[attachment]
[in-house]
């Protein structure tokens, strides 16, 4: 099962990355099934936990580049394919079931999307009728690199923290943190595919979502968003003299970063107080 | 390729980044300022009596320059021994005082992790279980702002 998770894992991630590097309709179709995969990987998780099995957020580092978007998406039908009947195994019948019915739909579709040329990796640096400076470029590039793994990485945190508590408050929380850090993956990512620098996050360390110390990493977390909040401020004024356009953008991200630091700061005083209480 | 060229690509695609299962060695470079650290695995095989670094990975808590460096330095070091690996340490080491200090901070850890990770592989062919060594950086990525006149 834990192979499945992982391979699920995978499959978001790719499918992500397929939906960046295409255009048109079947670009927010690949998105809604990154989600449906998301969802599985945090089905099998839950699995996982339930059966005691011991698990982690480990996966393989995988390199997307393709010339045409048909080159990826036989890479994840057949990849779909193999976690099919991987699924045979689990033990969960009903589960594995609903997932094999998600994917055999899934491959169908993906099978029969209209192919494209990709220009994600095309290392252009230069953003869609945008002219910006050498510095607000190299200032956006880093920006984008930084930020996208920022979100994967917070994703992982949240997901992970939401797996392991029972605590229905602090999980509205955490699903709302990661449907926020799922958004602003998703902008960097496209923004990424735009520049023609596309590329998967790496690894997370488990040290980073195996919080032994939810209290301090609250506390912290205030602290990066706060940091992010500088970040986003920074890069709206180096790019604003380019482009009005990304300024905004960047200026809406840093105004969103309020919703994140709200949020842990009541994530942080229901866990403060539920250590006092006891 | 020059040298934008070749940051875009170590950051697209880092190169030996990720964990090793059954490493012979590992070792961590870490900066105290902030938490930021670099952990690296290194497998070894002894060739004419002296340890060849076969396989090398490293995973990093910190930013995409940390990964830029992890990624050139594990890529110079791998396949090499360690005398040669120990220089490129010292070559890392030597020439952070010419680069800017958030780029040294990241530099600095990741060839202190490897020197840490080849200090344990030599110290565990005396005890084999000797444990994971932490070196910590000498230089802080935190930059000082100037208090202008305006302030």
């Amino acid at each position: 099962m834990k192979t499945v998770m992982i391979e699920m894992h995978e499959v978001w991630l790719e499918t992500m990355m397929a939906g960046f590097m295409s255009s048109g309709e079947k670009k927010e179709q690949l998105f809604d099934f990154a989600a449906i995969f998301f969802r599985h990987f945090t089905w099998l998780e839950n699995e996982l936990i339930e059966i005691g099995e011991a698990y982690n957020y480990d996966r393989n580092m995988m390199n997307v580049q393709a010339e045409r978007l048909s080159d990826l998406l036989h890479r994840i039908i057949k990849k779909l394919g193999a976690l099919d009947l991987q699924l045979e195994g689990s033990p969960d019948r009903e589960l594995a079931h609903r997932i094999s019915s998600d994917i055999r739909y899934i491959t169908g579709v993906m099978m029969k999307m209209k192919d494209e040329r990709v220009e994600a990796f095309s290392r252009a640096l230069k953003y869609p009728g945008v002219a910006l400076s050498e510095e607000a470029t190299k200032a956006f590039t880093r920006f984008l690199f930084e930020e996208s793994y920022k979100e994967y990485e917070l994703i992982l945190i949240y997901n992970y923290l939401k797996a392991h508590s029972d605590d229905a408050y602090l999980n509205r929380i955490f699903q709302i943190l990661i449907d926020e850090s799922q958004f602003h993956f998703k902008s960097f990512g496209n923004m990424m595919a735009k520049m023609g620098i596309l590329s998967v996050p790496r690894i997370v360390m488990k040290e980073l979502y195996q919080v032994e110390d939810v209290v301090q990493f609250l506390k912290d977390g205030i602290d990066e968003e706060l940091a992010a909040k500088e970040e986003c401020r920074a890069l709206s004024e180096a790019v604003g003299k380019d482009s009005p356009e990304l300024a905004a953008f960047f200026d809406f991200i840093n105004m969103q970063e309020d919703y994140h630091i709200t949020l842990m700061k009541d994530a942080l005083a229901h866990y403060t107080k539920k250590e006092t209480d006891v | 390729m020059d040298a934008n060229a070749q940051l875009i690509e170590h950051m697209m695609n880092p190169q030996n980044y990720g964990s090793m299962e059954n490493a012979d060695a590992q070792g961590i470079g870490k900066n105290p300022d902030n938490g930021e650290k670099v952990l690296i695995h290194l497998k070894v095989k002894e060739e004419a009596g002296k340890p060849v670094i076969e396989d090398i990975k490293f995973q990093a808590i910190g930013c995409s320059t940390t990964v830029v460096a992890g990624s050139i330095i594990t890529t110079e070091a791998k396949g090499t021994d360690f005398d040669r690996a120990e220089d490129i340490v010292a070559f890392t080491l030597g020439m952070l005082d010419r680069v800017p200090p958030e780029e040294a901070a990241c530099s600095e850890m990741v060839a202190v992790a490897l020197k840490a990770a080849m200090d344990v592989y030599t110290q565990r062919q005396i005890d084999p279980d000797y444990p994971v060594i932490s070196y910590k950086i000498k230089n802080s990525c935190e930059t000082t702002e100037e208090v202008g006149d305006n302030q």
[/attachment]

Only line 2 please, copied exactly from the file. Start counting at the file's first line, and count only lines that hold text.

């Protein structure tokens, strides 16, 4: 099962990355099934936990580049394919079931999307009728690199923290943190595919979502968003003299970063107080 | 390729980044300022009596320059021994005082992790279980702002 998770894992991630590097309709179709995969990987998780099995957020580092978007998406039908009947195994019948019915739909579709040329990796640096400076470029590039793994990485945190508590408050929380850090993956990512620098996050360390110390990493977390909040401020004024356009953008991200630091700061005083209480 | 060229690509695609299962060695470079650290695995095989670094990975808590460096330095070091690996340490080491200090901070850890990770592989062919060594950086990525006149 834990192979499945992982391979699920995978499959978001790719499918992500397929939906960046295409255009048109079947670009927010690949998105809604990154989600449906998301969802599985945090089905099998839950699995996982339930059966005691011991698990982690480990996966393989995988390199997307393709010339045409048909080159990826036989890479994840057949990849779909193999976690099919991987699924045979689990033990969960009903589960594995609903997932094999998600994917055999899934491959169908993906099978029969209209192919494209990709220009994600095309290392252009230069953003869609945008002219910006050498510095607000190299200032956006880093920006984008930084930020996208920022979100994967917070994703992982949240997901992970939401797996392991029972605590229905602090999980509205955490699903709302990661449907926020799922958004602003998703902008960097496209923004990424735009520049023609596309590329998967790496690894997370488990040290980073195996919080032994939810209290301090609250506390912290205030602290990066706060940091992010500088970040986003920074890069709206180096790019604003380019482009009005990304300024905004960047200026809406840093105004969103309020919703994140709200949020842990009541994530942080229901866990403060539920250590006092006891 | 020059040298934008070749940051875009170590950051697209880092190169030996990720964990090793059954490493012979590992070792961590870490900066105290902030938490930021670099952990690296290194497998070894002894060739004419002296340890060849076969396989090398490293995973990093910190930013995409940390990964830029992890990624050139594990890529110079791998396949090499360690005398040669120990220089490129010292070559890392030597020439952070010419680069800017958030780029040294990241530099600095990741060839202190490897020197840490080849200090344990030599110290565990005396005890084999000797444990994971932490070196910590000498230089802080935190930059000082100037208090202008305006302030």